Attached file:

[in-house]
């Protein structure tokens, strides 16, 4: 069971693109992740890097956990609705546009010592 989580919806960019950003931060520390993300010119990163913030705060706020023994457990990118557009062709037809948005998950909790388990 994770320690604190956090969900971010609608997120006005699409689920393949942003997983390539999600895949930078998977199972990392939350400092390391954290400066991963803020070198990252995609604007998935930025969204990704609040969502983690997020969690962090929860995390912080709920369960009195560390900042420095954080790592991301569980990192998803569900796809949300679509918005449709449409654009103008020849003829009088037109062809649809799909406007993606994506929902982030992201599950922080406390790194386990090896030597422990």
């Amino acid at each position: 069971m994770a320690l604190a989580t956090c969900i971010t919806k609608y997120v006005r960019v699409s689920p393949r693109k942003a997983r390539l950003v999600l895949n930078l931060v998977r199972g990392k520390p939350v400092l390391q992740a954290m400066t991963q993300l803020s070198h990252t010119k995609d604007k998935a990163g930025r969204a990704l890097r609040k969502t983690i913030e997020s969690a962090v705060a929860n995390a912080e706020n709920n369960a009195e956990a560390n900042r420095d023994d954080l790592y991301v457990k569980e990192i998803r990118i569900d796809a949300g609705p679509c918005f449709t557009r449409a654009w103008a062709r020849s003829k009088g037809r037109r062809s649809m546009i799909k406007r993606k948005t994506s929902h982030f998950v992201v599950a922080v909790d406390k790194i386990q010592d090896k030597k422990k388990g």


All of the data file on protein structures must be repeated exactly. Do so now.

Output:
[in-house]
């Protein structure tokens, strides 16, 4: 069971693109992740890097956990609705546009010592 989580919806960019950003931060520390993300010119990163913030705060706020023994457990990118557009062709037809948005998950909790388990 994770320690604190956090969900971010609608997120006005699409689920393949942003997983390539999600895949930078998977199972990392939350400092390391954290400066991963803020070198990252995609604007998935930025969204990704609040969502983690997020969690962090929860995390912080709920369960009195560390900042420095954080790592991301569980990192998803569900796809949300679509918005449709449409654009103008020849003829009088037109062809649809799909406007993606994506929902982030992201599950922080406390790194386990090896030597422990």
């Amino acid at each position: 069971m994770a320690l604190a989580t956090c969900i971010t919806k609608y997120v006005r960019v699409s689920p393949r693109k942003a997983r390539l950003v999600l895949n930078l931060v998977r199972g990392k520390p939350v400092l390391q992740a954290m400066t991963q993300l803020s070198h990252t010119k995609d604007k998935a990163g930025r969204a990704l890097r609040k969502t983690i913030e997020s969690a962090v705060a929860n995390a912080e706020n709920n369960a009195e956990a560390n900042r420095d023994d954080l790592y991301v457990k569980e990192i998803r990118i569900d796809a949300g609705p679509c918005f449709t557009r449409a654009w103008a062709r020849s003829k009088g037809r037109r062809s649809m546009i799909k406007r993606k948005t994506s929902h982030f998950v992201v599950a922080v909790d406390k790194i386990q010592d090896k030597k422990k388990g």